Federal, Multi-State CAA Settlement With Cargill Worth More Than $130 Million
Federal officials reached a multi-state Clean Air Act settlement with Cargill Inc. that will result in a reduction of approximately 30,000 tons of pollution a year and set new standards for limiting harmful emissions from specialty oilseed plants.
The government's complaint, filed in the U.S. District Court for the District of Minnesota (http://www.usdoj.gov/usao/mn), alleges that Cargill had significantly underestimated emissions from its operations in 13 states. Cargill is a multi-state agribusiness that owns and operates 27 plants that process corn, wheat, soybeans, and other oilseeds into value-added products used in the food, feed, and ethanol industries. Under the settlement, Cargill is required to install air pollution control devices at its 27 corn and oilseed processing facilities and is expected to spend an estimated $130 million to meet the requirements of the consent decree. Cargill also will pay a civil penalty of $1.6 million and spend $3.5 million on environmental projects across the country.
Ten states and four counties have joined the federal government in the settlement (announced on Sept. 1): Alabama; Georgia; Illinois; Indiana; Iowa; Missouri; Nebraska; North Carolina; North Dakota; Ohio; Memphis and Shelby County; Tenn.; Montgomery County; Ohio; and Linn and Polk Counties; Iowa. The civil penalty and environmental project monies will be shared with the participating states and counties.
"All Americans benefit when large corporations agree to bring their facilities into compliance with our nation's environmental laws," said Acting Assistant Attorney General Kelly A. Johnson of the Justice Department's Environment and Natural Resources Division. "This settlement is positive proof of the continued progress we are achieving with the grain industry, through the cooperative enforcement efforts of federal, state, and local agencies."
The settlement calls for broad-sweeping environmental improvements at all nine of Cargill's corn processing plants, significantly advancing recent efforts by the government to bring the ethanol industry into compliance, officials said. With the lodging of the consent decree, 81 percent of uncontrolled ethanol production capacity will now be under settlement agreements to install air pollution control technologies to reduce emissions. The new technology standards established by this initiative apply to all ethanol plants now under construction. Ethanol is primarily a product of industrial corn and has been increasingly used as an automobile fuel either alone or blended with gasoline. Ethanol's high oxygen content allows automobile engines to better combust fuel, resulting in reduced tail-pipe emissions. The installation of air pollution controls at ethanol plants across the country will ensure that this fuel can be made cleanly.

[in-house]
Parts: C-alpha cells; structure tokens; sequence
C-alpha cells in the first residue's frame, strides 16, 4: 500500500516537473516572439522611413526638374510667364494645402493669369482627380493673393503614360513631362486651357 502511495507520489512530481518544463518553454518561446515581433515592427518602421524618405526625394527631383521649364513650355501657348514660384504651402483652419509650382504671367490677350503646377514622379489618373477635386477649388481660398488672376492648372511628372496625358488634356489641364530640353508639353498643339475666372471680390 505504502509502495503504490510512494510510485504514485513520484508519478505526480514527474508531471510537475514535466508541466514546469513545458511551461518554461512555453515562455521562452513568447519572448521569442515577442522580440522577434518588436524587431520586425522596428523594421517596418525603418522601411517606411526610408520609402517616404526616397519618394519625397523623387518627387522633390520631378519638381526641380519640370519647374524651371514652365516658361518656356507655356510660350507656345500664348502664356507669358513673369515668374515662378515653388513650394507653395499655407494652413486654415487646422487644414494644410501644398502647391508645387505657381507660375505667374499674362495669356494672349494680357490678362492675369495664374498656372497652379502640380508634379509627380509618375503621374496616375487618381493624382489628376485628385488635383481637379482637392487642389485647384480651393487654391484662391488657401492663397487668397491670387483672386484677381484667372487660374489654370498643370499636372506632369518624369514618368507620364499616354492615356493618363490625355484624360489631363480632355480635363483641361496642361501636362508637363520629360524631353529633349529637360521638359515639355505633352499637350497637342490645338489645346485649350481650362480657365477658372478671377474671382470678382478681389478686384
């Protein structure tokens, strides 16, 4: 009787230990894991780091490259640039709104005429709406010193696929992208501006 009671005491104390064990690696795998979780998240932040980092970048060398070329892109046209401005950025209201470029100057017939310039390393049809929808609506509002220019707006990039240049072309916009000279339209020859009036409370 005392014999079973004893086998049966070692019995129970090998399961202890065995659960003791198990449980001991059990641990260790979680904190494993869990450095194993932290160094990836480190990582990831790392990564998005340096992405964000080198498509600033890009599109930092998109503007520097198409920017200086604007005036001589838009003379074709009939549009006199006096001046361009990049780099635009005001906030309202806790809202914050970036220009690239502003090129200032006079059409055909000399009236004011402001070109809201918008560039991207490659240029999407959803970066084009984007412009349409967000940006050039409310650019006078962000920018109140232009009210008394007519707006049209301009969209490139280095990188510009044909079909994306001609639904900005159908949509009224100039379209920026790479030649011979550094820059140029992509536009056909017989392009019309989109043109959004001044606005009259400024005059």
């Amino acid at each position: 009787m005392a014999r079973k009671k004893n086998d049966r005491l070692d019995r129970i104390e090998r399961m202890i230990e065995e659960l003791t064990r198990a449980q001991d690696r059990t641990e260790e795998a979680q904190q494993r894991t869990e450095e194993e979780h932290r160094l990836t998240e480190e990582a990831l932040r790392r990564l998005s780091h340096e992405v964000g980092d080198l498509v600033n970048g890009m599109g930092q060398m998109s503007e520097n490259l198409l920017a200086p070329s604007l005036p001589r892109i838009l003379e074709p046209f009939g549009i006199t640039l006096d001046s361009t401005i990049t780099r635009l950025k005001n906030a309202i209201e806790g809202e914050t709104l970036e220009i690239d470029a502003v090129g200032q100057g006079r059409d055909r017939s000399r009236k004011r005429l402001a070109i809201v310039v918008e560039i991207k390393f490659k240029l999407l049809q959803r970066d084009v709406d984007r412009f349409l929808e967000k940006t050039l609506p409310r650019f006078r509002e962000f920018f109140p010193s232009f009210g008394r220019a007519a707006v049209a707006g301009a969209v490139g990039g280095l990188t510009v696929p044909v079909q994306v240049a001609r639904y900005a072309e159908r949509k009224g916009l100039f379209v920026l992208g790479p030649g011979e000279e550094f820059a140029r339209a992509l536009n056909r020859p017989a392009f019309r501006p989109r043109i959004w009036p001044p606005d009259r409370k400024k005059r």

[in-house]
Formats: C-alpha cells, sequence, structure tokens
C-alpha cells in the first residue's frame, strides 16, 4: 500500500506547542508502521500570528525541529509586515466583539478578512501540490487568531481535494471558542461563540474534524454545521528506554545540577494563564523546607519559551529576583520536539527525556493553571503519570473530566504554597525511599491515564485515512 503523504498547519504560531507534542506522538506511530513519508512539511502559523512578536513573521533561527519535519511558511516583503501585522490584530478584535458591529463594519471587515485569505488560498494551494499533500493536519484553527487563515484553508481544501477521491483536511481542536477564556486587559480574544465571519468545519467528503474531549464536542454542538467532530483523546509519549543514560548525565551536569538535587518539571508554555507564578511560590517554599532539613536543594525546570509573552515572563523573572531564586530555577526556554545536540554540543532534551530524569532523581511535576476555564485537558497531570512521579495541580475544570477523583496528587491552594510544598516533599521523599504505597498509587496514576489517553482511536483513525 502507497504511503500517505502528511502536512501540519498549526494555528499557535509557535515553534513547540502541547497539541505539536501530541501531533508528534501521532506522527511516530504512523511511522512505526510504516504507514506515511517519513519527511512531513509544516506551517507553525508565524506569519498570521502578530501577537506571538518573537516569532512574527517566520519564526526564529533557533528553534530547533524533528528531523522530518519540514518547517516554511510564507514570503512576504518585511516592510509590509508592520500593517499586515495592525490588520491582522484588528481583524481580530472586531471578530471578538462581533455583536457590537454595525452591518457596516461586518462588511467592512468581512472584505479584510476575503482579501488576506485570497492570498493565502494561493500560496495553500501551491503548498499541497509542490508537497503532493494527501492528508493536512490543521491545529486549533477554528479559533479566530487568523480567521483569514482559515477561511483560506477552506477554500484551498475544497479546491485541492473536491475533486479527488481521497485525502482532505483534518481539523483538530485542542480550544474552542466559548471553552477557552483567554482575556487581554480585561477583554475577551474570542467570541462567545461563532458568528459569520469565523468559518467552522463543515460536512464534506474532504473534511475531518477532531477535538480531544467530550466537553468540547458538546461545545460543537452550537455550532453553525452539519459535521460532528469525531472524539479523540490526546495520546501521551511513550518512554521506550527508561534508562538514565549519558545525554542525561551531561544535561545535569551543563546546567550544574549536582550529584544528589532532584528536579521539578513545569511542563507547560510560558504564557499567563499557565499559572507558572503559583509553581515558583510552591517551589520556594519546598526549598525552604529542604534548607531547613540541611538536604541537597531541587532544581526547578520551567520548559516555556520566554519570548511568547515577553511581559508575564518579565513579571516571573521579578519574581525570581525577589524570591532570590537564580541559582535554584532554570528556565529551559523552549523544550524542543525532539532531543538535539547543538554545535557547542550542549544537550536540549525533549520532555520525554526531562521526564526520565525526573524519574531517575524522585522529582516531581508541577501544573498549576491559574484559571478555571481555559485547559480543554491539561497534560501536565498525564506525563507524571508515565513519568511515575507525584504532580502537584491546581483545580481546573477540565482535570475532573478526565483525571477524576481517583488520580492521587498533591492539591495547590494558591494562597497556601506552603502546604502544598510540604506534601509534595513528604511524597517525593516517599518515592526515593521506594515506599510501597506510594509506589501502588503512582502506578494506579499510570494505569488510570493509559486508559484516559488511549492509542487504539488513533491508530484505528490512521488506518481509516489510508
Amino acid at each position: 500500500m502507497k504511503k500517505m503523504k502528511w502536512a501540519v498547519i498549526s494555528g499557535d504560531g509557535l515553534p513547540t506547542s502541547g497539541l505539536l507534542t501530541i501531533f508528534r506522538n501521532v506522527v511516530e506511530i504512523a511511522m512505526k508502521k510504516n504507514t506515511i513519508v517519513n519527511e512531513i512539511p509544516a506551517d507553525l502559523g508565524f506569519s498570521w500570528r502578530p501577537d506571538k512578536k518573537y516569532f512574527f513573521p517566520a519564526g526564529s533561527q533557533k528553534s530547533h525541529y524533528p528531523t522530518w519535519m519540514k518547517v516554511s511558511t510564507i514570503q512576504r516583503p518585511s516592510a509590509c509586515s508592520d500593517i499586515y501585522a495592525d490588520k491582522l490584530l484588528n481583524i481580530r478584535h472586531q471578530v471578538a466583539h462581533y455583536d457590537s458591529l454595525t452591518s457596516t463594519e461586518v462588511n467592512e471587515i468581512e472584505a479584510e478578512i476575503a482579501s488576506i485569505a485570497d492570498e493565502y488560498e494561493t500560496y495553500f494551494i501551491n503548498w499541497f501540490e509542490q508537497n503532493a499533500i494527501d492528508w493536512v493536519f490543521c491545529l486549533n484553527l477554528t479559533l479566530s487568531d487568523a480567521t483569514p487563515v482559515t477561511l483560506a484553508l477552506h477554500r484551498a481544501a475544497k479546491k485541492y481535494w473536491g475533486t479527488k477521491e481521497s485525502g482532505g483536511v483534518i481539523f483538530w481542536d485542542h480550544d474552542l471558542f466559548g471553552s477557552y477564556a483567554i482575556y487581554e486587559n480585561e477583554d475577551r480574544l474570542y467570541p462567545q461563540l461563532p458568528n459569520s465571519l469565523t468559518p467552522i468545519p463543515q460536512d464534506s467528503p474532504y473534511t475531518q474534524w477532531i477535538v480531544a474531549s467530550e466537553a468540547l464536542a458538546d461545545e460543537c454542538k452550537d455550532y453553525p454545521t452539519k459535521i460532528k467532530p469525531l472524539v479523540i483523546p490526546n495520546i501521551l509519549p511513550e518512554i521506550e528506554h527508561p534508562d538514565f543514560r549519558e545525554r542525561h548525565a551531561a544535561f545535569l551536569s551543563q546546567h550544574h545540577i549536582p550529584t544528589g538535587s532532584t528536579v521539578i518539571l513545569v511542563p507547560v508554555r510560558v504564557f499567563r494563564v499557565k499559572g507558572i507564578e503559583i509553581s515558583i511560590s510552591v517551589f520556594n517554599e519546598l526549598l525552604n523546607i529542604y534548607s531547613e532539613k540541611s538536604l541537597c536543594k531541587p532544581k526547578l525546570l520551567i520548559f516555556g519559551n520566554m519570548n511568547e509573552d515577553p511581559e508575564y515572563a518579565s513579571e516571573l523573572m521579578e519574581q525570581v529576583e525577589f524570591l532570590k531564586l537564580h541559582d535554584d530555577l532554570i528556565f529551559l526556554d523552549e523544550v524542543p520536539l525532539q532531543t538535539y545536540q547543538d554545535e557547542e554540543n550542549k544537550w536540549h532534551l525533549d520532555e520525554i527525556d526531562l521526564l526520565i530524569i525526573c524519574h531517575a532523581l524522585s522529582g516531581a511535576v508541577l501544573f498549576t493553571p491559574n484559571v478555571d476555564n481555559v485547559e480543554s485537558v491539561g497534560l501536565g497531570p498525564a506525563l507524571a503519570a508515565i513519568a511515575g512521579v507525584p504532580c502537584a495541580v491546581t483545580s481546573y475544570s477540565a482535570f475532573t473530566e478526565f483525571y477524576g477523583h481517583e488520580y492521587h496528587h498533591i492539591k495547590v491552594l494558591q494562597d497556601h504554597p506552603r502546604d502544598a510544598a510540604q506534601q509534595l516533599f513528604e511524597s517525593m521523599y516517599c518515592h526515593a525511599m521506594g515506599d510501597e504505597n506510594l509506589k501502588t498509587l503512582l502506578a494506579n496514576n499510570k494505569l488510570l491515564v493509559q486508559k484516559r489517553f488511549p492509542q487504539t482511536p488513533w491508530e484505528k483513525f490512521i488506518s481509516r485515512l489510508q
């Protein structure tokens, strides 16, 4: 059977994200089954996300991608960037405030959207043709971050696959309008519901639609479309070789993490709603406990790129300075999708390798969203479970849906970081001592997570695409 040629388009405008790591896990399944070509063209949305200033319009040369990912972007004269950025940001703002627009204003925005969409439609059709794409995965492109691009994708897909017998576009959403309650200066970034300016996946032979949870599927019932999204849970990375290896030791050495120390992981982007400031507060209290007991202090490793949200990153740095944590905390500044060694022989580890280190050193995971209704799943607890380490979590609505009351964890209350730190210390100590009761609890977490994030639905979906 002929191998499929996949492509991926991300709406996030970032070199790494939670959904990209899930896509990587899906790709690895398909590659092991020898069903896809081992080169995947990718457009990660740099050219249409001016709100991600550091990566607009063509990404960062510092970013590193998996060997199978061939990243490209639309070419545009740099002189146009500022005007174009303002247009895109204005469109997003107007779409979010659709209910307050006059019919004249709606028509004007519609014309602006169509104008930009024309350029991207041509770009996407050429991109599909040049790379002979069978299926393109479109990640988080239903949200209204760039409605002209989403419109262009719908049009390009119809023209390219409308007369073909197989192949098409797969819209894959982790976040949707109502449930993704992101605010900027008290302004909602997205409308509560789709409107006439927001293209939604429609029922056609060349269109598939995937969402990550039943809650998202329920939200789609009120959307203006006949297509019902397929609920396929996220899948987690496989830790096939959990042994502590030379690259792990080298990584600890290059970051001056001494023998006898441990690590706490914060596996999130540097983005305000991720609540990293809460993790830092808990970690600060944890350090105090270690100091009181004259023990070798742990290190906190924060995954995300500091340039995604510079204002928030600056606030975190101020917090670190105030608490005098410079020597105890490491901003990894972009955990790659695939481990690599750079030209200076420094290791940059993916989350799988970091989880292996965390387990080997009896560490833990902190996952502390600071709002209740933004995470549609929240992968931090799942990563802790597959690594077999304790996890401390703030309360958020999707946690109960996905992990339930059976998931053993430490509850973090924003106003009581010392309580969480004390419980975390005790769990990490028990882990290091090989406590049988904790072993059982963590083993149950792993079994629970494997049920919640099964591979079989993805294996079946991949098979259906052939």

Cargill's corn processing plants are significant sources of volatile organic compounds (VOC's) and carbon monoxide (CO). In addition to contributing to ground-level ozone (smog), VOC's can cause serious health problems such as cancer and other effects; CO is harmful because it reduces oxygen delivery to the body's organs and tissues. Cargill's oilseed plants emit a hazardous air pollutant, n-hexane, and are sources of VOC pollution.
"Cargill is following others in this industry by installing the appropriate controls and greatly reducing its air emissions, resulting in cleaner, healthier air," said Granta Y. Nakayama, EPA's assistant administrator for Office of Enforcement and Compliance Assurance. "This agreement will improve the environment and at the same time create a level playing field in the industry."
Under the settlements, the corn processing plants are required to install or enhance thermal oxidizers and scrubbers that will reduce VOC emissions up to 98 percent, or 10,450 tons per year, and will reduce CO emissions by 10,900 tons per year--the equivalent of taking 1.16 million and 157,000 cars off the road each year, respectively. The settlement also will result in annual reductions of nitrogen oxides (NOx) by 1,350 tons, sulfur dioxide (SO2) by 2,250 tons per year, and additional reductions in particulate matter (PM) and hazardous air pollutants. The oilseed processing plants will meet more stringent limits for HAP and VOC emissions to reduce allowable emissions by more than 2,300 tons per year. New limits for these plants will, in some instances, be as much as 50 percent lower than current regulatory standards in the industry.
The federal government initiated enforcement action against Cargill with the issuance of notices of violation against two oilseed plants in 2002 and all nine corn mill plants in 2003. This settlement comes three years after federal and state agreements with 12 Ethanol Plants in Minnesota and the April 2003 settlement with Archer Daniels Midland, Cargill's largest competitor in this industry.
Under the settlement, Cargill will spend $3.5 million on environmental projects, which include funding for the Mid-South Clean Air Coalition Diesel Retrofit Program in Tennessee, as well as wetland restoration projects in Iowa and Nebraska.
The agreement has resulted from the combined enforcement efforts of many state and local entities whose participation in this federal action was instrumental in obtaining the quality of the settlement at hand.
The consent decree is subject to a 30-day comment period.
This article originally appeared in the 09/01/2005 issue of Environmental Protection.